Another very popular camp is Film Production Camp. Each year, a group of 12 to 14 campers come up with an idea for a movie and go through the entire process of putting it together. The group writes a script, directs, produces, films and edits their production, and the campers are the stars of the movie as well. Depending on what their creative minds come up with, KROC counselors shuttle the group to different movie locations, whether that be a school classroom, building rooftop or in the wilderness at a local park. The cool part of the program is kids can experience all facets. If they don’t want to act but love using the camera or editing equipment, that is OK because someone else might want to focus more on writing and another on acting. At the end of camp, the group is able to show off their hard work, and people are always pretty amazed what these young minds can come up with.
While a summer camp might seem like a safe place for kids to burn off some steam when they’re out of school, it’s definitely more than just a babysitter. “This place was built to give every kid an opportunity to find something they are good at,” explained Markham. “We have things and opportunities our schools don’t, and there are several entry points for kids to explore on a wide variety of activities.”
There are also a number of campers who are coming from a difficult time in their life, and camp is a way to meet and bond with new friends, and also help them get through some tough times. “We had a young girl come through here who had just recently lost her father, and her mom worked full time to support the family. We ended up working with the family to keep her in camp all summer so she wasn’t alone and helped her work through her loss,” said Markham. A list of available camps can be found on KROCCdA.com , and space is on a first-come first-served basis.
It’s not just kids who are having all the fun this summer; there are plenty of unique opportunities for adults, too! Summer is beautiful around here, and the adult summer programs bring people outside to enjoy it. Those new to climbing might start on the indoor wall but will eventually be taken outside to scale some of the local rock faces. There are KROC-sponsored canoe trips and guided day hikes that cover up to 7 miles roundtrip. “We want to show people all the really cool places around here that are just a short drive from home.”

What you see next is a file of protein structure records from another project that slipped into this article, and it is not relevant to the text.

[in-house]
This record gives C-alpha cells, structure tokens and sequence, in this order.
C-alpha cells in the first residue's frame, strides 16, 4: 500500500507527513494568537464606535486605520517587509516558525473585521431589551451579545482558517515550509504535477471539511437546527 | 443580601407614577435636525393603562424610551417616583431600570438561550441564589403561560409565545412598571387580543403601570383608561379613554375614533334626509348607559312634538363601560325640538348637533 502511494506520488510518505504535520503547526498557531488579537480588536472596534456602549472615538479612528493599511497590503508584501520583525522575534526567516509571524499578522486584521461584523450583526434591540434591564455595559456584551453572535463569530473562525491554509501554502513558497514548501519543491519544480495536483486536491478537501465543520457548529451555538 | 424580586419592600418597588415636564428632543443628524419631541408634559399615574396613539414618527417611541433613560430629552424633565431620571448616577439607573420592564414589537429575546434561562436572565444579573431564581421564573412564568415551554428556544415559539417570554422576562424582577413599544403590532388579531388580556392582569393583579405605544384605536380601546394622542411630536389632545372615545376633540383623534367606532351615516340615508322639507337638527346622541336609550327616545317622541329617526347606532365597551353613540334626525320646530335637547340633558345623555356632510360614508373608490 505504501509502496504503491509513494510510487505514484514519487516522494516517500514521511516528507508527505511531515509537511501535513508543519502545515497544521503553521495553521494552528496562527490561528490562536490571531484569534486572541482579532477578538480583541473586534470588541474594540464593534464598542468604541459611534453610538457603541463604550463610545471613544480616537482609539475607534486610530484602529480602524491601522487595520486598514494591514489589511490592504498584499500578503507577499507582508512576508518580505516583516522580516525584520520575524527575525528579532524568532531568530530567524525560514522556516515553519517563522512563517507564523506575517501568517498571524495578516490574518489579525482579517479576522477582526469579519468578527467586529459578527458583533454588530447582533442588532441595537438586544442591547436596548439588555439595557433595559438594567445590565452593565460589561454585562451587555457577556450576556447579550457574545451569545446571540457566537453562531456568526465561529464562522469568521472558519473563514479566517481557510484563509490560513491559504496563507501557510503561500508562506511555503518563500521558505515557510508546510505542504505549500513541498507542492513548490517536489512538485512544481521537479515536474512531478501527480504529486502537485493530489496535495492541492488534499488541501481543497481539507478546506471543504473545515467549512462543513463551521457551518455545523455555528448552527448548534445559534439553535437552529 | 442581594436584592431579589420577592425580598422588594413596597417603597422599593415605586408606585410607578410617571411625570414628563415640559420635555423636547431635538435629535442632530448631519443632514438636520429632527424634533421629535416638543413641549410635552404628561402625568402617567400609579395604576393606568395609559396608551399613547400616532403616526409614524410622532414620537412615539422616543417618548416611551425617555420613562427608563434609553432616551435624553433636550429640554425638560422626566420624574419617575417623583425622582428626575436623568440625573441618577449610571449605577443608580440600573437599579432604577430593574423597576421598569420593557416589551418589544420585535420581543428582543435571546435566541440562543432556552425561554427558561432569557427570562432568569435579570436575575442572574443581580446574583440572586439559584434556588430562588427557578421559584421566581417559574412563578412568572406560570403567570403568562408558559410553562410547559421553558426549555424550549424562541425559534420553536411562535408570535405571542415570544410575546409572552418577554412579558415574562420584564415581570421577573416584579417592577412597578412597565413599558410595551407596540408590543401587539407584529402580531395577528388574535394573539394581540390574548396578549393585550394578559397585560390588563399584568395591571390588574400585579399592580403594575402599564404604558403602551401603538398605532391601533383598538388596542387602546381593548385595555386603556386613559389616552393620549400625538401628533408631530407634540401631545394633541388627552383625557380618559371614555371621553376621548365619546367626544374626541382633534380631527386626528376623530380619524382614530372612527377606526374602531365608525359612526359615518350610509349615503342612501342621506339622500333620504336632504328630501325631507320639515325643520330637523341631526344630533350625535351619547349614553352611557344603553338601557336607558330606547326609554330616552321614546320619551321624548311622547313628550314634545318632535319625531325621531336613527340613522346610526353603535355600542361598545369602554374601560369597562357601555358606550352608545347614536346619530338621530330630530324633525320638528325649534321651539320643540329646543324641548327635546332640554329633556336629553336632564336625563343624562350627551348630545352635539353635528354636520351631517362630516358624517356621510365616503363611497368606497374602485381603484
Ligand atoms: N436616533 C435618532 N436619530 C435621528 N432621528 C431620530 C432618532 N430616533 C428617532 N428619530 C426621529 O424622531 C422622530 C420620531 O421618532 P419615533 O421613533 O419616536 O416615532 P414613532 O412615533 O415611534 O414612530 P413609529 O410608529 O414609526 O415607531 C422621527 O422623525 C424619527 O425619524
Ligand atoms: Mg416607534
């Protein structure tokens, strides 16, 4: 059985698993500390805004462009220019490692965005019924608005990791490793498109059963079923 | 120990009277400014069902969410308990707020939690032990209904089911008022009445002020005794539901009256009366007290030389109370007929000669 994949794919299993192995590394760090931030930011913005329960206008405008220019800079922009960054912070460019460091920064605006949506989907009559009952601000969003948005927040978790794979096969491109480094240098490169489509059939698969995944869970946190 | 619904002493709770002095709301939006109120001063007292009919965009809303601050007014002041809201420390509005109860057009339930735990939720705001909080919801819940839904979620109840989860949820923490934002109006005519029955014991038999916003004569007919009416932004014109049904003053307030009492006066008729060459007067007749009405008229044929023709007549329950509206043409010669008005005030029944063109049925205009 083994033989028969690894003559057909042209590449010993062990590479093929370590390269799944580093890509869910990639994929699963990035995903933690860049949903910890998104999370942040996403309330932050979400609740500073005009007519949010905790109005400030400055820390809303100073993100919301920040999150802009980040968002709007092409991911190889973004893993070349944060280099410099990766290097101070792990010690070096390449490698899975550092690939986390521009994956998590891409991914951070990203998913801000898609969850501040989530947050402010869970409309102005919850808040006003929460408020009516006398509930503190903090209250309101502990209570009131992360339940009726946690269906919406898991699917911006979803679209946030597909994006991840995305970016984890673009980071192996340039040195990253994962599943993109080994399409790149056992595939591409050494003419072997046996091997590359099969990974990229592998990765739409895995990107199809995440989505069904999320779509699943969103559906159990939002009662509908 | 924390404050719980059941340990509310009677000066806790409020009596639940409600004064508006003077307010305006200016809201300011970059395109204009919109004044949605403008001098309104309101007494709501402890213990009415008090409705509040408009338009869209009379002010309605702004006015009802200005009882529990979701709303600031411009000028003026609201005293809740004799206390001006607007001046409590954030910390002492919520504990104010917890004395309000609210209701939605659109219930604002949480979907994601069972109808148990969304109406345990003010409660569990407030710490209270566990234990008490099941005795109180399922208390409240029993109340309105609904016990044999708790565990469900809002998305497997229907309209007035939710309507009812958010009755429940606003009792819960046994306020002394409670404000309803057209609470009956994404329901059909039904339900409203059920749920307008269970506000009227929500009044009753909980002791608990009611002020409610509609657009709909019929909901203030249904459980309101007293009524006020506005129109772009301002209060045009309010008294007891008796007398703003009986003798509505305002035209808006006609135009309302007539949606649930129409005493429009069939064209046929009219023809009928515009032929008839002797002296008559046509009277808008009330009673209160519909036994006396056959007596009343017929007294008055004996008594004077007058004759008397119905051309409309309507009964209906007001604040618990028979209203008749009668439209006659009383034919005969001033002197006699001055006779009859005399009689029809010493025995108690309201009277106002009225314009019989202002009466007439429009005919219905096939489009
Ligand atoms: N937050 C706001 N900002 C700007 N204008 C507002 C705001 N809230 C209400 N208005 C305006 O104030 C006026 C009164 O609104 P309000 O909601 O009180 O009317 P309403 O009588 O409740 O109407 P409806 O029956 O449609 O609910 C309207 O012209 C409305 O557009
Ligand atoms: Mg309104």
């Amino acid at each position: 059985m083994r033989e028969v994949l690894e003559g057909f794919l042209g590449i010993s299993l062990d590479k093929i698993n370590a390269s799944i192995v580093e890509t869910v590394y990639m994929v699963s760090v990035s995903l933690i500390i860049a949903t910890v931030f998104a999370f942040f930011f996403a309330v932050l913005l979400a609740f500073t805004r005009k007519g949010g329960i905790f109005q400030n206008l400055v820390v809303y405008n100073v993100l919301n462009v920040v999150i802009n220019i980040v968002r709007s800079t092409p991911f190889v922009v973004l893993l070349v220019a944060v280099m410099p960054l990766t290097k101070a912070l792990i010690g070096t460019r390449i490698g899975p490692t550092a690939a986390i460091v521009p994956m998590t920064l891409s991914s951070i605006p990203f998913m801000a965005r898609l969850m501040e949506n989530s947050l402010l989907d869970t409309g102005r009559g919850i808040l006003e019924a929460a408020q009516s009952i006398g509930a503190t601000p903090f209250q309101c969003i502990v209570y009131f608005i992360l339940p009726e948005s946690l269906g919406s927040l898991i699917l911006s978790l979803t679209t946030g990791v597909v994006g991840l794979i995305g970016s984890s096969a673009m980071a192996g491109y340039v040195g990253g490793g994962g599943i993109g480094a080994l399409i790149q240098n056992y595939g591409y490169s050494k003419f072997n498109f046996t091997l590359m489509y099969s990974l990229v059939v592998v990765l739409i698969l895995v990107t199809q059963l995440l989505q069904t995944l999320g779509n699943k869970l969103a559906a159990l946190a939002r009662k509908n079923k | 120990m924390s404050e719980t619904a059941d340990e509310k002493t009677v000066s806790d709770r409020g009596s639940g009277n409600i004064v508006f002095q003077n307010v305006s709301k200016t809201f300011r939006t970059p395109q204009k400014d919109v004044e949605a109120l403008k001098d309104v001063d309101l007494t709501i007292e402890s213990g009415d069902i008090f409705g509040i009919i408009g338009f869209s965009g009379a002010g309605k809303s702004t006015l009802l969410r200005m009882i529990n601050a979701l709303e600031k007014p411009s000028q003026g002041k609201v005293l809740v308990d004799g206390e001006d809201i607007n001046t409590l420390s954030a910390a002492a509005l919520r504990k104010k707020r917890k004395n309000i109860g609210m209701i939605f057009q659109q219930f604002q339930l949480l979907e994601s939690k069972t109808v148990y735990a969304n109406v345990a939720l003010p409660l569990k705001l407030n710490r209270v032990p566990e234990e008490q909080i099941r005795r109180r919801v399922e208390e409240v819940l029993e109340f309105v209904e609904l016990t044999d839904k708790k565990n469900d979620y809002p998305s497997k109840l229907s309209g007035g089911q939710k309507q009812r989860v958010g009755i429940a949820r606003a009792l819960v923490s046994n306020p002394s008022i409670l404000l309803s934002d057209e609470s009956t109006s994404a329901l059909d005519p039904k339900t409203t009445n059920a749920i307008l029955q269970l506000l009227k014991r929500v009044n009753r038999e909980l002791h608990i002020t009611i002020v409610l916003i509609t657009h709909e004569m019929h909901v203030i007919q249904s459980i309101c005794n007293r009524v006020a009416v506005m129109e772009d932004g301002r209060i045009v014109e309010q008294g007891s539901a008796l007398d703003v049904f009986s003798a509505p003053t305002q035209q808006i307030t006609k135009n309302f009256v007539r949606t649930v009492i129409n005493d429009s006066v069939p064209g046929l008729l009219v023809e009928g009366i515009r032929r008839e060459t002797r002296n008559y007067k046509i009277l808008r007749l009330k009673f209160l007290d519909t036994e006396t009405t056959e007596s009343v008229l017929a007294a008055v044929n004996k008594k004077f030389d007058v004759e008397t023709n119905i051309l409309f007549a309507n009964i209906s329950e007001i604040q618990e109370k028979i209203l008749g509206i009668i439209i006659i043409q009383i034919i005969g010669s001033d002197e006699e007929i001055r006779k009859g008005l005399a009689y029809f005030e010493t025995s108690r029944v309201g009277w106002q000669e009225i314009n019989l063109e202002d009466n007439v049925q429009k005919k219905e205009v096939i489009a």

On June 22, you will again have a chance to meet professional Ironmen as Linsey Corbin and Tim Reed will be stopping by the KROC to give a presentation, share stories and give out some training tips. The Q&A session is always fascinating, and athletes are pretty open to answering questions ranging from their diet, what drives them and anything else you can think up.
The Coeur d’Alene Summer Theatre will once again use the KROC Center as its stage for performances of Chitty Chitty Bang Bang in June, South Pacific in July and Million Dollar Quartet in August. Shows always sell out, so be sure to get your tickets early.
Whether young or young at heart, there is something available at the KROC Center this summer that is sure to peak your interest. Special events and concerts are popping up all the time as the center continues to shape into one of the more influential points in our community. You don’t have to be a member to enjoy much of what the KROC Center has to offer, but there are at least 15,000 of your friends and neighbors who realize the benefits to belonging.